• Will the person be able to make tough decisions in a crisis? The person may need to make hard decisions about your care, perhaps with little time to think. The person you choose should be able to make decisions under pressure.
  • Will the person be comfortable speaking up on your behalf? The person you choose as your health care proxy should feel comfortable: (1) asking hospitals, doctors, and other health care providers questions regarding your health; (2) clarifying anything they may not understand; and (3) communicating any wishes you may have regarding your care.

Do I Need to Give My Proxy Instructions?

You need to ask the person if she or he would be willing to take on this role. You should explain to them what this role entails, and answer any questions they may have to the best of your ability. Then you should share your preferences and choices for medical care so they understand what matters to you most. Having this conversation can be difficult. But it is very important that you clearly tell your health care proxy what types of treatment you do or don’t want in different situations. For example, would you want life support started, continued, or removed if you are in a coma? Would your answer change if it were extremely unlikely that you would ever wake up? What if your health care team said that your brain was not working? Would it matter if you had only been in a coma for three days, or three years?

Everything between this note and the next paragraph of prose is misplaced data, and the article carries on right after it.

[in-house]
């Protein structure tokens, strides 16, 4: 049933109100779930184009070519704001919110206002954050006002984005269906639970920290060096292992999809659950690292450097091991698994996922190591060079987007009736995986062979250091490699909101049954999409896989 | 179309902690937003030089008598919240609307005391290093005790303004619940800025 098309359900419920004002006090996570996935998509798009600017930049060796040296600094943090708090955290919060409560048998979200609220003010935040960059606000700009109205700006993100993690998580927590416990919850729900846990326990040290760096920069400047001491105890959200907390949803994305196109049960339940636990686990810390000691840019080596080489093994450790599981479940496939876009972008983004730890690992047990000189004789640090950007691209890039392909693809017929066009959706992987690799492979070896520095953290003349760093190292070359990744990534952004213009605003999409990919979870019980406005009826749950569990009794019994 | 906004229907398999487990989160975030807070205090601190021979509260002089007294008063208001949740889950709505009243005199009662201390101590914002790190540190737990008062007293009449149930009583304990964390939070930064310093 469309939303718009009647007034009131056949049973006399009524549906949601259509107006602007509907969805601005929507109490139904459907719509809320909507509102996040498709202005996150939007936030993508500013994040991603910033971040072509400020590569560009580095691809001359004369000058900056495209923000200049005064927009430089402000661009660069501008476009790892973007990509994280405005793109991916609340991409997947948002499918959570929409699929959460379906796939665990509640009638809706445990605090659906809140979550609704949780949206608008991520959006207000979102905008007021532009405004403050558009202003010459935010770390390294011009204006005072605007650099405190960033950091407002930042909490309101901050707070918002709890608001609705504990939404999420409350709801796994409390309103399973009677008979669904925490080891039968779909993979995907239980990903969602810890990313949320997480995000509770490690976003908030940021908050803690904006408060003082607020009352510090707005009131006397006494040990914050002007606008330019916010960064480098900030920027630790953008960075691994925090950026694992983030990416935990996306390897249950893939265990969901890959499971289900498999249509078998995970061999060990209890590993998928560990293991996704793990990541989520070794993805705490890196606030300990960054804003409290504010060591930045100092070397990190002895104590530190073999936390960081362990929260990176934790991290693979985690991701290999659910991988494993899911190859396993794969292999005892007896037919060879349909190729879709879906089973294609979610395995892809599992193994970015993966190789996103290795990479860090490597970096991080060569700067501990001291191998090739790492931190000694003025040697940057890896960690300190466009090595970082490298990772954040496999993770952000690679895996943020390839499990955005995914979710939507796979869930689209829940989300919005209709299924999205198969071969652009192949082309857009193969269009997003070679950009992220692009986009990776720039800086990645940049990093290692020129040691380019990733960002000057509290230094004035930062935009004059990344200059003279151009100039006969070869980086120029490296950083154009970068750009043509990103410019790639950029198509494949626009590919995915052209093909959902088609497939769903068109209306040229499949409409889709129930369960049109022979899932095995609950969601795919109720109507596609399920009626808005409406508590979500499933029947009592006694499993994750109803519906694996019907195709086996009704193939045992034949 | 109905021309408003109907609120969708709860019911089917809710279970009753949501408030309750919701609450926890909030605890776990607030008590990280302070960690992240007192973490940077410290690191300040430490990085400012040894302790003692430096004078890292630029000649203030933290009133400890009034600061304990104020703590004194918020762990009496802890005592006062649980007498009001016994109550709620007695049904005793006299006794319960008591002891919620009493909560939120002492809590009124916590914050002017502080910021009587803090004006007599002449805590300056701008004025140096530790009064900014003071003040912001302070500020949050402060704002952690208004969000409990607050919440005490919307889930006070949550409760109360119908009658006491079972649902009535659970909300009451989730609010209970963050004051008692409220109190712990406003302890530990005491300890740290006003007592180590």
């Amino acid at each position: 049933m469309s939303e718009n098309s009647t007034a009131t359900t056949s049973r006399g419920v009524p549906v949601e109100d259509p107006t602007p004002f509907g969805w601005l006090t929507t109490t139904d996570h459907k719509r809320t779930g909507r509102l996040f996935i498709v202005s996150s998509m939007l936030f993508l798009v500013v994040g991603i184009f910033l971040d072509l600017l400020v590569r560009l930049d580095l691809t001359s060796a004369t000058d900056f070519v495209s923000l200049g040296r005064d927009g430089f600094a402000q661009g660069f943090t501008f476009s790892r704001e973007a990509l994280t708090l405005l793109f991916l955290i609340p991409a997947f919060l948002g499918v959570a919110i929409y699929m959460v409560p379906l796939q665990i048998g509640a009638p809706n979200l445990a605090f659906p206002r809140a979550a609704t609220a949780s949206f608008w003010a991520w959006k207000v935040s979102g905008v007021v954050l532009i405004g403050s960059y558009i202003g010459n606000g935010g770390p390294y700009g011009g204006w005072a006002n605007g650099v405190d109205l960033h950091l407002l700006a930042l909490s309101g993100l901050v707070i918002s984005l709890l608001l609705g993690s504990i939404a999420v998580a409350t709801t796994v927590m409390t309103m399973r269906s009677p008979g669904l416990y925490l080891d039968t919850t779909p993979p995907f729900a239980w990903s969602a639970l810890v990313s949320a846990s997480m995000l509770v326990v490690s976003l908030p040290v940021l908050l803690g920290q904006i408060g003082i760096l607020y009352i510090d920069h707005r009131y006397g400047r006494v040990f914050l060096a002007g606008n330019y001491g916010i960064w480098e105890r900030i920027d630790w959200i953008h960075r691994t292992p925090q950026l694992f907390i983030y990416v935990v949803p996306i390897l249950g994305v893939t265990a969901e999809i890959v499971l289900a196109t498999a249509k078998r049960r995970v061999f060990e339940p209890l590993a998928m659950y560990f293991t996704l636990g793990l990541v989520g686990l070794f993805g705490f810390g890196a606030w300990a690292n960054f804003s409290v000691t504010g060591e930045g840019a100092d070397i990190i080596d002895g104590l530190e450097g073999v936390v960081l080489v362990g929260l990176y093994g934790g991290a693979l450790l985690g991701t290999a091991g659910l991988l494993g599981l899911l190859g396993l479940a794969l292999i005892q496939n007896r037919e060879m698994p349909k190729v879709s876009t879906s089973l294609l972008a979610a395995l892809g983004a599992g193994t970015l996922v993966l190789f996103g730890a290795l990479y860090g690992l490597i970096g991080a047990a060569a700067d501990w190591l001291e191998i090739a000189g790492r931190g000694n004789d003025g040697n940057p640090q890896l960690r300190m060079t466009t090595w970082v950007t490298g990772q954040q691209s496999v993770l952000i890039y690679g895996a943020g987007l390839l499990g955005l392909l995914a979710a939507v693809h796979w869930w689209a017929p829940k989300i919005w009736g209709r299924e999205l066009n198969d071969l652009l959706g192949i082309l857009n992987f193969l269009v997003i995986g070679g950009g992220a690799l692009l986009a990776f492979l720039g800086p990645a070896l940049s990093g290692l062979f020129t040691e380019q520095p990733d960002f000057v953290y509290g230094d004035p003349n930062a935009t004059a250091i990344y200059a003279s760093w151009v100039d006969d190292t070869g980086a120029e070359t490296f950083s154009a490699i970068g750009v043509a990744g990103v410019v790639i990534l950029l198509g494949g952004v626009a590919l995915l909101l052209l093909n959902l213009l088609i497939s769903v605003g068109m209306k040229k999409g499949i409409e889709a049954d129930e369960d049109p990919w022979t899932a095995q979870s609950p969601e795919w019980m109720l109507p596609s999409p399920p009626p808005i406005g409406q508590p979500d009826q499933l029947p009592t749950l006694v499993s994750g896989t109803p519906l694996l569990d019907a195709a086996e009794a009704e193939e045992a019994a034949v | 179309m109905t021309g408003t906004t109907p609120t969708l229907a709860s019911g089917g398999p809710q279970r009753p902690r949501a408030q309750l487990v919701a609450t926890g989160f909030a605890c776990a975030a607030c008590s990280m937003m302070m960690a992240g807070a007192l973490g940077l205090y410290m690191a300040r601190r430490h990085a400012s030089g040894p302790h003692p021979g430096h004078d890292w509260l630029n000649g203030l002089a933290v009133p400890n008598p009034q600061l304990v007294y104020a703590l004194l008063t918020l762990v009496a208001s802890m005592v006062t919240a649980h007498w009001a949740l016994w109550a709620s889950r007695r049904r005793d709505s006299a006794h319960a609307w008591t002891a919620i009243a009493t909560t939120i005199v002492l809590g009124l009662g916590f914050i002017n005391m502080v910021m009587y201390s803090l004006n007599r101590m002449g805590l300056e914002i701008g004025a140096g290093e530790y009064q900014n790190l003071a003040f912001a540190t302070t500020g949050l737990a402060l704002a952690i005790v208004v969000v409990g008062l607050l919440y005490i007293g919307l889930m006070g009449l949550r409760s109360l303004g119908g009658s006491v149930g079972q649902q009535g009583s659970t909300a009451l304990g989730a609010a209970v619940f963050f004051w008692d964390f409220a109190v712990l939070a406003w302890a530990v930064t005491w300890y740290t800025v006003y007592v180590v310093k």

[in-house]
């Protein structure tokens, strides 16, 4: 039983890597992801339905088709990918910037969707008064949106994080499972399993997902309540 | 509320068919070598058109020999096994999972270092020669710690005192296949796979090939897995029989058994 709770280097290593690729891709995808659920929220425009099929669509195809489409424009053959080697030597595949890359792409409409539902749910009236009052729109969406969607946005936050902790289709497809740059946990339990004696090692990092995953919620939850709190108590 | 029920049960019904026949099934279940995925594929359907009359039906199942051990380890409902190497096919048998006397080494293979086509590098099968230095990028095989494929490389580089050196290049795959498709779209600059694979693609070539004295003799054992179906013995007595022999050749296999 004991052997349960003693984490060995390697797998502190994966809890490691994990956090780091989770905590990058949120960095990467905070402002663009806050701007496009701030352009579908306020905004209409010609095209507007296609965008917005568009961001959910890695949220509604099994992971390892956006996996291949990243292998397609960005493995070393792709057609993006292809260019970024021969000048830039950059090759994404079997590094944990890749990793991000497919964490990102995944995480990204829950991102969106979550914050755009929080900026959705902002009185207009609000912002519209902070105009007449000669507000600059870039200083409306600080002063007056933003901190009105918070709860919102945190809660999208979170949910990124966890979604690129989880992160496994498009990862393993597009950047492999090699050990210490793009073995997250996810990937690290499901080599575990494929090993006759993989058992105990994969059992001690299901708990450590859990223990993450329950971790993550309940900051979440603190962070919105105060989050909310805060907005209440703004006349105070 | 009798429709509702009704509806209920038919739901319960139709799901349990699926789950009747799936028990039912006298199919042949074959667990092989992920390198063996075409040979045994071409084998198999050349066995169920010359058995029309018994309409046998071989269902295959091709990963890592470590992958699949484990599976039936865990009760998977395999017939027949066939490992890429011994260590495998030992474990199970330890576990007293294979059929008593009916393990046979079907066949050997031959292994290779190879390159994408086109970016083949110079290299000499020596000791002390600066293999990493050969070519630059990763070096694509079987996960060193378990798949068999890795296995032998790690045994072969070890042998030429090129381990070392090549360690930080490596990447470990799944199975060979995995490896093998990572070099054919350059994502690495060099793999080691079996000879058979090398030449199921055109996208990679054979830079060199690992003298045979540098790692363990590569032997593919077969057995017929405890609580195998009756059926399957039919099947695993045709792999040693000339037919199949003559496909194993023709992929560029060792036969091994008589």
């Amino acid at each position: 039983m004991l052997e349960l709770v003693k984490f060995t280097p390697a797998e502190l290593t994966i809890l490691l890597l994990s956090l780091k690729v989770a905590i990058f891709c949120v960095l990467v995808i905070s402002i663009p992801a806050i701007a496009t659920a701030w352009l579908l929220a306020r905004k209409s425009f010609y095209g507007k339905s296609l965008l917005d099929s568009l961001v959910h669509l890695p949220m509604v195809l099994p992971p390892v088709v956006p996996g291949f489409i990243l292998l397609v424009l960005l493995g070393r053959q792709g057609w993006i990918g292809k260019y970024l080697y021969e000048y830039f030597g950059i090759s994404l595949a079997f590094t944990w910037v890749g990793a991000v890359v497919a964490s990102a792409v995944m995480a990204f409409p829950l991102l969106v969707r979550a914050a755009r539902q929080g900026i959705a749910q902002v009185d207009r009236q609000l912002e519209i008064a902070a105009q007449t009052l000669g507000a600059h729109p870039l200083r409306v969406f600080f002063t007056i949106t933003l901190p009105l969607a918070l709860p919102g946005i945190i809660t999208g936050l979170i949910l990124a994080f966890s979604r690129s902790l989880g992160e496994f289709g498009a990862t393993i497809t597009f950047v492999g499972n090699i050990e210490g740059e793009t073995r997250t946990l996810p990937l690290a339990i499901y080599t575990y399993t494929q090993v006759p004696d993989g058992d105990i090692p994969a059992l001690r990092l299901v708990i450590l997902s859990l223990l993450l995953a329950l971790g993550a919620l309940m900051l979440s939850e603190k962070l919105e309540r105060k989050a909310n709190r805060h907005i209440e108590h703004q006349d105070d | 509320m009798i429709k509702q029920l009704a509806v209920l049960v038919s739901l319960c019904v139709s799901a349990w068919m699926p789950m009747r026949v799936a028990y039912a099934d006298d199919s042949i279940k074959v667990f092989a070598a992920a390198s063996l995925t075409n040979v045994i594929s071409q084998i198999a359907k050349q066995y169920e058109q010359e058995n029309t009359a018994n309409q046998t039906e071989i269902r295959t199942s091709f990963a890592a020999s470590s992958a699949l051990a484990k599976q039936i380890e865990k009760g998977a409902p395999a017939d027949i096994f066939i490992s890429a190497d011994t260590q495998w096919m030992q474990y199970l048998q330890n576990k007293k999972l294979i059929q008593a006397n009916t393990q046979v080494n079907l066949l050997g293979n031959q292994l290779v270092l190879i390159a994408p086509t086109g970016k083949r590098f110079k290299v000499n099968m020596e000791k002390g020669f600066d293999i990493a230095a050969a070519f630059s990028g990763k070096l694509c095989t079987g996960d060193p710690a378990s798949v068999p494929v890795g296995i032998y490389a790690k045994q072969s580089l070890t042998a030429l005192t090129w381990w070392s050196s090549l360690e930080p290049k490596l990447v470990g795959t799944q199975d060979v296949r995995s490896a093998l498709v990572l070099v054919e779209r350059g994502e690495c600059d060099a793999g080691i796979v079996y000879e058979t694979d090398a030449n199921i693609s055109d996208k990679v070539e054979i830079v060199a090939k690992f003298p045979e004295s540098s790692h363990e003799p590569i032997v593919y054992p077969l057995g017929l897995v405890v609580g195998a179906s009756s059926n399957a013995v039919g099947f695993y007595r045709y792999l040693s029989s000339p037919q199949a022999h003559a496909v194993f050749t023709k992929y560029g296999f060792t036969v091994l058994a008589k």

It can also be helpful to share with any family members that you have chosen a proxy, who that person is, and your preferences and choices for medical care. This can help avoid confusion in a crisis and ensure that your family members are aware of your choices. Finally, it is important to allow the person you have asked to be your proxy the opportunity to decline. Not everyone is able to take on such an important responsibility.

What If I Change My Mind?